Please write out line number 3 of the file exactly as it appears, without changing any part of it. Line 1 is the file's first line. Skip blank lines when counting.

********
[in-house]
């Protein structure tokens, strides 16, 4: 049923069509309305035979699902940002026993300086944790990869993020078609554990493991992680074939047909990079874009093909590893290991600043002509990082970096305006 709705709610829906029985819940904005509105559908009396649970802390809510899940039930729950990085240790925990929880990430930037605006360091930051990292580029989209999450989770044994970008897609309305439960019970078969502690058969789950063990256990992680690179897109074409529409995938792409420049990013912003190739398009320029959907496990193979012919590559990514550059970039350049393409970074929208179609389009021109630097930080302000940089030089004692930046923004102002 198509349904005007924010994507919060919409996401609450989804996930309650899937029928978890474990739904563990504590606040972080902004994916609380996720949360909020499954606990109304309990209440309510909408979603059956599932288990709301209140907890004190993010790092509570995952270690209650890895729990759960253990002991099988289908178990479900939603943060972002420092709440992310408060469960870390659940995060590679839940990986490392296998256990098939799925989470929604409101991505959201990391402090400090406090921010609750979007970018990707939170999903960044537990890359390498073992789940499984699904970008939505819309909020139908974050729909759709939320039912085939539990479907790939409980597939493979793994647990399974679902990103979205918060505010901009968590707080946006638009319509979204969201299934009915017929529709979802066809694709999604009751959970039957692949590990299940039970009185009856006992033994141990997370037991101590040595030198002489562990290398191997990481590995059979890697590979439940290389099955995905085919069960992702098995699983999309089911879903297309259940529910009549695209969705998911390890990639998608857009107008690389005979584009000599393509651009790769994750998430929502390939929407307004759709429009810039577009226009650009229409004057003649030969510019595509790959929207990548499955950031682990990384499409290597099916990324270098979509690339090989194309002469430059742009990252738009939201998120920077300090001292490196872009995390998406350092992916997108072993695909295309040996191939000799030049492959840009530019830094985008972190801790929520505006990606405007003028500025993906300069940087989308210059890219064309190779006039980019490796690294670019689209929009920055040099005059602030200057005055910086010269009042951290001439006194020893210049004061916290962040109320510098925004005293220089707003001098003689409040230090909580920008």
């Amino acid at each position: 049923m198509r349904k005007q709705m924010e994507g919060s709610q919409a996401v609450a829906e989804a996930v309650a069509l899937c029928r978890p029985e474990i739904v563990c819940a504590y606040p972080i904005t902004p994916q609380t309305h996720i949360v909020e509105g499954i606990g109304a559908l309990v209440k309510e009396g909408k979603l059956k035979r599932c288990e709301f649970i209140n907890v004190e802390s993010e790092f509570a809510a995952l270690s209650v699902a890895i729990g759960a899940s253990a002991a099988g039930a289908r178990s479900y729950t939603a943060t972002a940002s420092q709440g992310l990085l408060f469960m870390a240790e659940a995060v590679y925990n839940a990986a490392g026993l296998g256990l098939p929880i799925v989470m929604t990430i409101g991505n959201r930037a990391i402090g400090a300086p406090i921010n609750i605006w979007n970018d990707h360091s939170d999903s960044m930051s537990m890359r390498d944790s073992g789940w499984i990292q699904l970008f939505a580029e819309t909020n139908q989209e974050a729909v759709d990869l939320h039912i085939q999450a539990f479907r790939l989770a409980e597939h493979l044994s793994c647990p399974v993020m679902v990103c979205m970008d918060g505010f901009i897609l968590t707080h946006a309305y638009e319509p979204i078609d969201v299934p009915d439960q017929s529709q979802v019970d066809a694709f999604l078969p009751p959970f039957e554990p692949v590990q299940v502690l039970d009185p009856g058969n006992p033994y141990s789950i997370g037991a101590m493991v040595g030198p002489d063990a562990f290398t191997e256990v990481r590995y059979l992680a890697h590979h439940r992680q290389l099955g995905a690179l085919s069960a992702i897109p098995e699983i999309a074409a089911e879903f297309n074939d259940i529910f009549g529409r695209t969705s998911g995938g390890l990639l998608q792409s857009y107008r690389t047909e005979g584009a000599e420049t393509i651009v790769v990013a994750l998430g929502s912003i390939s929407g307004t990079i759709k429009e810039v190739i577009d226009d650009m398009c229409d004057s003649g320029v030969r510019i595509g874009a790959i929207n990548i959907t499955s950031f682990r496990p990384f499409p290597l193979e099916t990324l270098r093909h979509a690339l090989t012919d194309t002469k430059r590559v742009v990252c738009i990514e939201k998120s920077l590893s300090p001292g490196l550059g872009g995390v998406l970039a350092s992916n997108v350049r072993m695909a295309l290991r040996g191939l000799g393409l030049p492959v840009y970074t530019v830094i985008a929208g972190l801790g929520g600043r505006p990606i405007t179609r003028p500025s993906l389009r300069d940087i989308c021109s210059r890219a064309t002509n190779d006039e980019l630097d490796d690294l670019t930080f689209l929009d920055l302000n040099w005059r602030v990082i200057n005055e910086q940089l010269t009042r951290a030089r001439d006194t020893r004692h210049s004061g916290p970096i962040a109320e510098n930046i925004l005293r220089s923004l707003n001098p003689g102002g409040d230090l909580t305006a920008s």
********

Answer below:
């Amino acid at each position: 049923m198509r349904k005007q709705m924010e994507g919060s709610q919409a996401v609450a829906e989804a996930v309650a069509l899937c029928r978890p029985e474990i739904v563990c819940a504590y606040p972080i904005t902004p994916q609380t309305h996720i949360v909020e509105g499954i606990g109304a559908l309990v209440k309510e009396g909408k979603l059956k035979r599932c288990e709301f649970i209140n907890v004190e802390s993010e790092f509570a809510a995952l270690s209650v699902a890895i729990g759960a899940s253990a002991a099988g039930a289908r178990s479900y729950t939603a943060t972002a940002s420092q709440g992310l990085l408060f469960m870390a240790e659940a995060v590679y925990n839940a990986a490392g026993l296998g256990l098939p929880i799925v989470m929604t990430i409101g991505n959201r930037a990391i402090g400090a300086p406090i921010n609750i605006w979007n970018d990707h360091s939170d999903s960044m930051s537990m890359r390498d944790s073992g789940w499984i990292q699904l970008f939505a580029e819309t909020n139908q989209e974050a729909v759709d990869l939320h039912i085939q999450a539990f479907r790939l989770a409980e597939h493979l044994s793994c647990p399974v993020m679902v990103c979205m970008d918060g505010f901009i897609l968590t707080h946006a309305y638009e319509p979204i078609d969201v299934p009915d439960q017929s529709q979802v019970d066809a694709f999604l078969p009751p959970f039957e554990p692949v590990q299940v502690l039970d009185p009856g058969n006992p033994y141990s789950i997370g037991a101590m493991v040595g030198p002489d063990a562990f290398t191997e256990v990481r590995y059979l992680a890697h590979h439940r992680q290389l099955g995905a690179l085919s069960a992702i897109p098995e699983i999309a074409a089911e879903f297309n074939d259940i529910f009549g529409r695209t969705s998911g995938g390890l990639l998608q792409s857009y107008r690389t047909e005979g584009a000599e420049t393509i651009v790769v990013a994750l998430g929502s912003i390939s929407g307004t990079i759709k429009e810039v190739i577009d226009d650009m398009c229409d004057s003649g320029v030969r510019i595509g874009a790959i929207n990548i959907t499955s950031f682990r496990p990384f499409p290597l193979e099916t990324l270098r093909h979509a690339l090989t012919d194309t002469k430059r590559v742009v990252c738009i990514e939201k998120s920077l590893s300090p001292g490196l550059g872009g995390v998406l970039a350092s992916n997108v350049r072993m695909a295309l290991r040996g191939l000799g393409l030049p492959v840009y970074t530019v830094i985008a929208g972190l801790g929520g600043r505006p990606i405007t179609r003028p500025s993906l389009r300069d940087i989308c021109s210059r890219a064309t002509n190779d006039e980019l630097d490796d690294l670019t930080f689209l929009d920055l302000n040099w005059r602030v990082i200057n005055e910086q940089l010269t009042r951290a030089r001439d006194t020893r004692h210049s004061g916290p970096i962040a109320e510098n930046i925004l005293r220089s923004l707003n001098p003689g102002g409040d230090l909580t305006a920008s």